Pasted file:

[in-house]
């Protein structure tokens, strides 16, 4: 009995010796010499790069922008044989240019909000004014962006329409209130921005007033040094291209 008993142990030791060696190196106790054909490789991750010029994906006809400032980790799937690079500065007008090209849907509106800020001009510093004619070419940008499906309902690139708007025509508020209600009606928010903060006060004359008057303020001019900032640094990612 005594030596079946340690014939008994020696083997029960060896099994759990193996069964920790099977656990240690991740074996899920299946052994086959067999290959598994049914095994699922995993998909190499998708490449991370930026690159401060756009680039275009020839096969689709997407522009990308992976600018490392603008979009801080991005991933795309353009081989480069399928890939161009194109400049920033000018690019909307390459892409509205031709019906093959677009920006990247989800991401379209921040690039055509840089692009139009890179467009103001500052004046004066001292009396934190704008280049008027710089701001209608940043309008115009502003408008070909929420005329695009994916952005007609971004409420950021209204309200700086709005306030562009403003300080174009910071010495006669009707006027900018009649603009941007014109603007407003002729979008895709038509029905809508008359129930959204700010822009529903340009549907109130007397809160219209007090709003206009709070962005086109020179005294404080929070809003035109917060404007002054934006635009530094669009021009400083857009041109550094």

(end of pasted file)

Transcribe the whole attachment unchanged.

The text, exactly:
[in-house]
């Protein structure tokens, strides 16, 4: 009995010796010499790069922008044989240019909000004014962006329409209130921005007033040094291209 008993142990030791060696190196106790054909490789991750010029994906006809400032980790799937690079500065007008090209849907509106800020001009510093004619070419940008499906309902690139708007025509508020209600009606928010903060006060004359008057303020001019900032640094990612 005594030596079946340690014939008994020696083997029960060896099994759990193996069964920790099977656990240690991740074996899920299946052994086959067999290959598994049914095994699922995993998909190499998708490449991370930026690159401060756009680039275009020839096969689709997407522009990308992976600018490392603008979009801080991005991933795309353009081989480069399928890939161009194109400049920033000018690019909307390459892409509205031709019906093959677009920006990247989800991401379209921040690039055509840089692009139009890179467009103001500052004046004066001292009396934190704008280049008027710089701001209608940043309008115009502003408008070909929420005329695009994916952005007609971004409420950021209204309200700086709005306030562009403003300080174009910071010495006669009707006027900018009649603009941007014109603007407003002729979008895709038509029905809508008359129930959204700010822009529903340009549907109130007397809160219209007090709003206009709070962005086109020179005294404080929070809003035109917060404007002054934006635009530094669009021009400083857009041109550094």